0:04:11.4 Peter: So, I guess before we talk about that, we should talk about the background here. This all sort of came to a head when the President of Columbia, Minouche Shafik, went before Congress to testify about the goings on on campus. And you may recall that in December, the presidents of Harvard and Penn and MIT all went before Congress and got peppered with bad faith questions about the protests of what's going on in Gaza, and ultimately it led to the resignation of two of them. Now, I assumed that that would've been a teachable moment for the other presidents of Ivy League universities across the country, but Minouche Shafik, the president of Columbia thought, "You know what? No, I can do it better. I can do it right." So then a couple of months later in mid-April, Minouche Shafik got up there in front of the Republican led committee in the house and said, "I basically agree with you guys. The protest is a little bit problematic, and we here at Columbia, we are cracking down. We don't tolerate that bullshit. We are a no nonsense sort of university. We're not like those pussies at Harvard and Penn. Those liberal cowards."

0:05:30.8 Michael: Threw some of her professors under the bus by name.

0:05:34.5 Peter: Right. In fact, promised the committee to discipline a professor.

0:05:42.2 Michael: God.

0:05:43.3 Peter: Remarkable stuff. Now, back at Columbia, at the same time, students were setting up an encampment, an occupation of a quad at Columbia to protest Columbia's investment in Israel and to demand their divestment from Israeli interests. Minouche Shafik, the president of Columbia returns to Columbia and is faced with a dilemma. She probably doesn't wanna drop the hammer too aggressively, but she just promised Congress that she would. So for the first time in 50 years, she allows NYPD to enter Columbia's private campus. They arrest the protesters and of course that solves the problem and everything is well at Columbia and across the nation, thanks to her brave, decisive law and order focused decision making.

0:06:38.8 Michael: That's right. Republicans in Congress, nothing but praises.

0:06:42.5 Peter: Republicans saluted her effort.

0:06:44.2 Michael: Yeah, that's right.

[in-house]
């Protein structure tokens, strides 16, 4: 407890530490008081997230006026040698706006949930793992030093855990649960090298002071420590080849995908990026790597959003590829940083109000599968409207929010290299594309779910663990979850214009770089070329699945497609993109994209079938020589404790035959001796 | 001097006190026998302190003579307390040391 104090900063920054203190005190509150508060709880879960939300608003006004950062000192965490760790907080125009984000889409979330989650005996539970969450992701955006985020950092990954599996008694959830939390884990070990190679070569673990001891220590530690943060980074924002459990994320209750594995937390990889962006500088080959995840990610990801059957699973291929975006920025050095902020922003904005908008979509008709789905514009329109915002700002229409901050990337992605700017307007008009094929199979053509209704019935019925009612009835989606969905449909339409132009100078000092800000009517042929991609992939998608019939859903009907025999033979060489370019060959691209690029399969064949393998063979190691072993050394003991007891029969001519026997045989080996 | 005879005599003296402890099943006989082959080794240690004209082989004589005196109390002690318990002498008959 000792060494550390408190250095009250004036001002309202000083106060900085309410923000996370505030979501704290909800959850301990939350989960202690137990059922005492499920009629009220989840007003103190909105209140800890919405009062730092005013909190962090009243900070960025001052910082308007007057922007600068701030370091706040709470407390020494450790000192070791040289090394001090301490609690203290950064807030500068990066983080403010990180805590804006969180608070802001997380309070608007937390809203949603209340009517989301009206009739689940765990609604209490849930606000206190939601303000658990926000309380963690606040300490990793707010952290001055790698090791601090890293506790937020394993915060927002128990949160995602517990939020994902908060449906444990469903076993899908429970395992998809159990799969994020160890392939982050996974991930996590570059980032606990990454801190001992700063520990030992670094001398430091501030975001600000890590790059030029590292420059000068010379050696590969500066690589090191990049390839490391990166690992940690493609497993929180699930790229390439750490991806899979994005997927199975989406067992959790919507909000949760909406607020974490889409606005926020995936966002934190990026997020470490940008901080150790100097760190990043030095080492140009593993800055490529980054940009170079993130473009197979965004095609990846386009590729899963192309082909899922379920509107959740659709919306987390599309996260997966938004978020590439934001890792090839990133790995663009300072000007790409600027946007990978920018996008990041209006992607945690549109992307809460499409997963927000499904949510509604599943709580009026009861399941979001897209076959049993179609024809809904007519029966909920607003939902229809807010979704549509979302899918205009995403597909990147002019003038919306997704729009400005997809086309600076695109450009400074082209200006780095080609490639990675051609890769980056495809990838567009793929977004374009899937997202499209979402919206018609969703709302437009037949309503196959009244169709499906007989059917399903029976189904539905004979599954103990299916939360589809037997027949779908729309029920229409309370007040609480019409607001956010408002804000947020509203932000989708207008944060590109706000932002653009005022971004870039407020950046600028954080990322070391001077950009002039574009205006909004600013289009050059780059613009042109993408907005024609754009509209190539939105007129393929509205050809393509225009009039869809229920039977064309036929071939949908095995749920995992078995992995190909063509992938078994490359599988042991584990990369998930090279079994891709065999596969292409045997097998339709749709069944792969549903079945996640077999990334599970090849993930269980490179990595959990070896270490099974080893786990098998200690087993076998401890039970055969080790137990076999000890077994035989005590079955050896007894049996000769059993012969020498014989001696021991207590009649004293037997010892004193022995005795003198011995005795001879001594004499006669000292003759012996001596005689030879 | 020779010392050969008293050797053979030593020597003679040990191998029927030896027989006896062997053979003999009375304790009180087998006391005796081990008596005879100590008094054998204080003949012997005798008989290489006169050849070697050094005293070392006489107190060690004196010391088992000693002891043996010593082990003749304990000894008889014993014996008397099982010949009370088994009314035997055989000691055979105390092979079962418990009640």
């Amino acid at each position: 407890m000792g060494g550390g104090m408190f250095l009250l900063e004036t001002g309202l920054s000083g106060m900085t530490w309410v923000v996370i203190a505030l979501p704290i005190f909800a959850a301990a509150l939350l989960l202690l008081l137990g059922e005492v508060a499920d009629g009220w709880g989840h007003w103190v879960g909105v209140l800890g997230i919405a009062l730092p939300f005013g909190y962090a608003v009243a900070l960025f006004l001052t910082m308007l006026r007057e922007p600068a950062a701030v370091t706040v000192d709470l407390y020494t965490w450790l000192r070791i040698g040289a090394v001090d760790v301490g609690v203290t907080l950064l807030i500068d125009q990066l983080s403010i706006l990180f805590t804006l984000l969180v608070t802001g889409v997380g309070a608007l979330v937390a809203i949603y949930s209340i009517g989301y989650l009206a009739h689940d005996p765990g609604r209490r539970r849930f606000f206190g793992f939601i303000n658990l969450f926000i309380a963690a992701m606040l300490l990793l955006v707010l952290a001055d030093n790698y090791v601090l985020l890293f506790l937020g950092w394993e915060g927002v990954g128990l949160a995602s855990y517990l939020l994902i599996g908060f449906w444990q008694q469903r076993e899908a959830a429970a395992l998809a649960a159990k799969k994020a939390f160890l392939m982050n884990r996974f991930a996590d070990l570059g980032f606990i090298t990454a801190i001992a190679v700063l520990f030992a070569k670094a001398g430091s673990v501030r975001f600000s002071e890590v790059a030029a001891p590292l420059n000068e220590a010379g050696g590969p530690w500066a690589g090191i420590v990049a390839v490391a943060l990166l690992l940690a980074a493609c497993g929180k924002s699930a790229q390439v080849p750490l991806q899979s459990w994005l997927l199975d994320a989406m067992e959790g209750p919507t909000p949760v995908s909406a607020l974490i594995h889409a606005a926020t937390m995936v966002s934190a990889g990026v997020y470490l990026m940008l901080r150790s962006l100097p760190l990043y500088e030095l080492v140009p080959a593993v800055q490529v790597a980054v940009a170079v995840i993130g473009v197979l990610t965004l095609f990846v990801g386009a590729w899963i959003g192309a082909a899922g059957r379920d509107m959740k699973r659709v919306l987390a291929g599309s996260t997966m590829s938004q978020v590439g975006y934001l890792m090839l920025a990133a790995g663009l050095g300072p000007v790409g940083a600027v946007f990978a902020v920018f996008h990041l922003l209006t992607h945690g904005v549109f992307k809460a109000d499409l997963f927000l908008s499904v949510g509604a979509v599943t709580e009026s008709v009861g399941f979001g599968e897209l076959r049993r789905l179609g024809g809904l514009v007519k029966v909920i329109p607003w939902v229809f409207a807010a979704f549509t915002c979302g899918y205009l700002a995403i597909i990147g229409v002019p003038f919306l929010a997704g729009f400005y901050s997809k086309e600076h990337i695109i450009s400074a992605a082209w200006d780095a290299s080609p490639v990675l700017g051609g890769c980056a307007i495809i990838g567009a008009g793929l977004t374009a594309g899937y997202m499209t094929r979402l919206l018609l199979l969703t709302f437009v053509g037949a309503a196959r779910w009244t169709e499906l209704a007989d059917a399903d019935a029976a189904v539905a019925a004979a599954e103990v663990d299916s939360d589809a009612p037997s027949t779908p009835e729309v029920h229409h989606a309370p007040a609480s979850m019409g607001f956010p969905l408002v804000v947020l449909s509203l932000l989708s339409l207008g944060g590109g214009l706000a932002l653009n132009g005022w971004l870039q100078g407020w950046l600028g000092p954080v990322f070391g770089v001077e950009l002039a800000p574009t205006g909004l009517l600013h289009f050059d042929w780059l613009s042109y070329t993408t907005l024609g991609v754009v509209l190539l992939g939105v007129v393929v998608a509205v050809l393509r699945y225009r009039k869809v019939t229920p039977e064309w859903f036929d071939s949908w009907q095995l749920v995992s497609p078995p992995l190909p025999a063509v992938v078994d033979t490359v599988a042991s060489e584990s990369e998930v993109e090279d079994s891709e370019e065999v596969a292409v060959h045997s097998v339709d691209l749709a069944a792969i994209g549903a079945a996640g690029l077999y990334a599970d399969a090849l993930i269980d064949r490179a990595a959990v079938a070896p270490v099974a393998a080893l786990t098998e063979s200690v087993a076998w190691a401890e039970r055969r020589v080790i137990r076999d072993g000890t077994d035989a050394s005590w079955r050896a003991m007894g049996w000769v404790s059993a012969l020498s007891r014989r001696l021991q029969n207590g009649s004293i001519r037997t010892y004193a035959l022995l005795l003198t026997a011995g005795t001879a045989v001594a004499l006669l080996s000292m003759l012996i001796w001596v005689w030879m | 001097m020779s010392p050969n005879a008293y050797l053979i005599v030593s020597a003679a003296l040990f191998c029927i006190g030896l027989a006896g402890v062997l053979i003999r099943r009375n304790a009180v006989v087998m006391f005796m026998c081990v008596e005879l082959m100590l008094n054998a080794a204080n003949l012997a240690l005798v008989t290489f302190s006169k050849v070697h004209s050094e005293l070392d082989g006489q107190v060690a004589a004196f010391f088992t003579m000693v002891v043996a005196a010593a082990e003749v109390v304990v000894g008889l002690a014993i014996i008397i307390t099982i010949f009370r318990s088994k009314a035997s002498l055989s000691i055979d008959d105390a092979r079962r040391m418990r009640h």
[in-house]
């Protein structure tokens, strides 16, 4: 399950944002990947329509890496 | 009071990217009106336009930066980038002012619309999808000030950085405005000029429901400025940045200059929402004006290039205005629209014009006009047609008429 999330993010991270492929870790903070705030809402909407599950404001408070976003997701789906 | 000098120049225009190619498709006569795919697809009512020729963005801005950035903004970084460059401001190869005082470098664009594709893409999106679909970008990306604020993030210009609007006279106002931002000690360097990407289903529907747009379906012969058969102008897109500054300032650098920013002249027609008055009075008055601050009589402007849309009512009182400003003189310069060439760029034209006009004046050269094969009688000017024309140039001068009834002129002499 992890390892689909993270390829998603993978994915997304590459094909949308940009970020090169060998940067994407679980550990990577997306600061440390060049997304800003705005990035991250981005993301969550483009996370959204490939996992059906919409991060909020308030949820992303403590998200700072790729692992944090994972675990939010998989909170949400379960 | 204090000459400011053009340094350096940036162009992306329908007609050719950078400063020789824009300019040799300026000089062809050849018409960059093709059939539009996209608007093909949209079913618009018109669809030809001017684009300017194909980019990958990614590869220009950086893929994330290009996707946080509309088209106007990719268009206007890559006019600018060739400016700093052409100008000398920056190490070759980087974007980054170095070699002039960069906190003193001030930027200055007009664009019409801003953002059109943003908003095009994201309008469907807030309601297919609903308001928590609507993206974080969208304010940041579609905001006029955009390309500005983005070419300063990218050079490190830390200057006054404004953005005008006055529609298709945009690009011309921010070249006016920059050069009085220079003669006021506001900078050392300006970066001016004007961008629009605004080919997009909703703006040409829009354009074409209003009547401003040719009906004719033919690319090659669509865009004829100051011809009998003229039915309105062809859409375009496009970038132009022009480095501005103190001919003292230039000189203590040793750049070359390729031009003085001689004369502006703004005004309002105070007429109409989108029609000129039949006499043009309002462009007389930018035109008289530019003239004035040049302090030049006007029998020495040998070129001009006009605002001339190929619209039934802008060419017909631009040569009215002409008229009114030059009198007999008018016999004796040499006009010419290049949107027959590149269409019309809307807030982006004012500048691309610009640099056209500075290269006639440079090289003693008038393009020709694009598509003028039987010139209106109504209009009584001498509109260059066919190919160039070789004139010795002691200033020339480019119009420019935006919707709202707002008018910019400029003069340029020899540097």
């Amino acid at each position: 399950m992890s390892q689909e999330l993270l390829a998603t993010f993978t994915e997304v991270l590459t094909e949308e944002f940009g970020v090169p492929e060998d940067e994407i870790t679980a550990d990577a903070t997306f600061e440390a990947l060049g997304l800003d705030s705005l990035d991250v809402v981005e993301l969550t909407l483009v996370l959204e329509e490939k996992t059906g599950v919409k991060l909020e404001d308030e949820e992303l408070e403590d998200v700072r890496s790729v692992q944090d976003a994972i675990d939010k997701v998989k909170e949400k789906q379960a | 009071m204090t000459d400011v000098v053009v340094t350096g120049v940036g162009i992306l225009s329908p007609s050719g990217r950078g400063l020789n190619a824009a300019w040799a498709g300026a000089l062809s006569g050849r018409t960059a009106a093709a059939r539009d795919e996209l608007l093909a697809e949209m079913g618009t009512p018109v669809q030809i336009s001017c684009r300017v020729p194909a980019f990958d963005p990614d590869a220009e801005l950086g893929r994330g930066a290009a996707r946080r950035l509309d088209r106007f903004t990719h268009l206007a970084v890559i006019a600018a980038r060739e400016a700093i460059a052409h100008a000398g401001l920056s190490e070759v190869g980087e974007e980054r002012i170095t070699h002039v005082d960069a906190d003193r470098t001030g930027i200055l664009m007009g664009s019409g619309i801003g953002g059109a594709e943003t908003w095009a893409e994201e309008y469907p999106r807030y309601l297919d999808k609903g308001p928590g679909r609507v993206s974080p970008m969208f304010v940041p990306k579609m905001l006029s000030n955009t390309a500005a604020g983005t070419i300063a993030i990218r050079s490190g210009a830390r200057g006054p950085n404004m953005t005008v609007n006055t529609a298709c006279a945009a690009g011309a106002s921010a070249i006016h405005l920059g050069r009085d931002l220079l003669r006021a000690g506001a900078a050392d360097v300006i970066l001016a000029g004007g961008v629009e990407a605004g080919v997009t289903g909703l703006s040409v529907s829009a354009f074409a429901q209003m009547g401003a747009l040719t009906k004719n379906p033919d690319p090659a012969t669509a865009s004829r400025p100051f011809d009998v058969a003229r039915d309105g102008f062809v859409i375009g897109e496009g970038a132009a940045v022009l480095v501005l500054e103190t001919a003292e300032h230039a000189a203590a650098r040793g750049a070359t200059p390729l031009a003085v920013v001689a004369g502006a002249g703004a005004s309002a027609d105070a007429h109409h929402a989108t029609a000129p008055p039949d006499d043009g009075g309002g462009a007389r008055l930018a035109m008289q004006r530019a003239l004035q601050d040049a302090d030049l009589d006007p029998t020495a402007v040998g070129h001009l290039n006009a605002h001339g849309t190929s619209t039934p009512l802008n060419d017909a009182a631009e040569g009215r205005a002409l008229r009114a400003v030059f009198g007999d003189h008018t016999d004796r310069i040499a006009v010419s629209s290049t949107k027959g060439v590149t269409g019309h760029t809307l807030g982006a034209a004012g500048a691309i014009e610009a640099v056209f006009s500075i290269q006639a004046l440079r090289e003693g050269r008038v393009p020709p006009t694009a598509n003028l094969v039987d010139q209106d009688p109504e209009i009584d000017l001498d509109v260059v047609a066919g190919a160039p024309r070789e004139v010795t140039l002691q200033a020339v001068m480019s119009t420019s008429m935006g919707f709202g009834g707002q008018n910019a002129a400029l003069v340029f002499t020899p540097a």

0:06:44.8 Peter: No, here's the thing, law and order policing doesn't work. So what actually happened was that not only did Columbia students set up another encampment at a lawn right next to the lawn that the original encampment was on, but protests emerged at campuses across the country. So what was once a single protest happening at Columbia is now a nationwide student movement. Great work, Minouche Shafik. You're a real tactical genius.


0:07:18.5 Michael: Right. Your just reward, Elise Stefanik calling for your resignation.

0:07:22.2 Peter: Right. Republicans now calling for her resignation, which is why you don't play games trying to cater to bad faith dipshits.

0:07:29.8 Michael: Yes.

0:07:30.6 Peter: Minouche.

0:07:31.2 Rhiannon: Yeah. I don't know if it's maybe something we get into a little bit later, but something that has been so shocking about university responses to these protests, these encampments, what have you, is how really on their face, how stupid administration has been about this, right?

0:07:48.4 Michael: Oh, yeah.

0:07:49.1 Peter: Well, first of all, these are difficult situations. I think we have to admit it's a hard situation to manage. And also these people got their positions by social climbing within universities and sucking up to donors and shit like that. Minouche Shafik is technically a Baroness.

0:08:07.2 Rhiannon: Yeah, she is.

0:08:07.9 Michael: And didn't she work at the World Bank or something? Not even like.

0:08:10.5 Rhiannon: Not a real job.

0:08:11.4 Michael: Social climbing in the universities.

0:08:13.5 Peter: Yeah. She's just like a professional elite, right?

0:08:16.6 Michael: Yeah.

0:08:17.1 Peter: So I guess we should sort of talk about how this leads to our co-host Rhiannon in handcuffs, and the answer is that, University of Texas at Austin, a public school, an encampment pops up there, not like it does at many schools. And due to the First Amendment, naturally, the police there are not able to quell the protest as aggressively as they can at private schools like Columbia, which is why nothing bad happened at the University of Texas and the First Amendment is a real thing. Okay?

0:08:51.5 Michael: They just explain to the cops, "Hey, this is the First amendment." And the cops were like, "Fascinating. That's interesting." They pulled out their pocket constitutions, opened up to the First Amendment and were like, "Oh, shit. I didn't even realize."

0:09:04.7 Peter: I have an image in my mind. You know how Stephen Breyer has pulled out his pocket constitution on 60 minutes? I have an image in my mind of him pulling it out when a cop is marching towards him and just getting baton.


0:09:20.8 Rhiannon: Just like the students.

0:09:22.4 Peter: I'll let you tell the story of what happened at UT and what happened to you.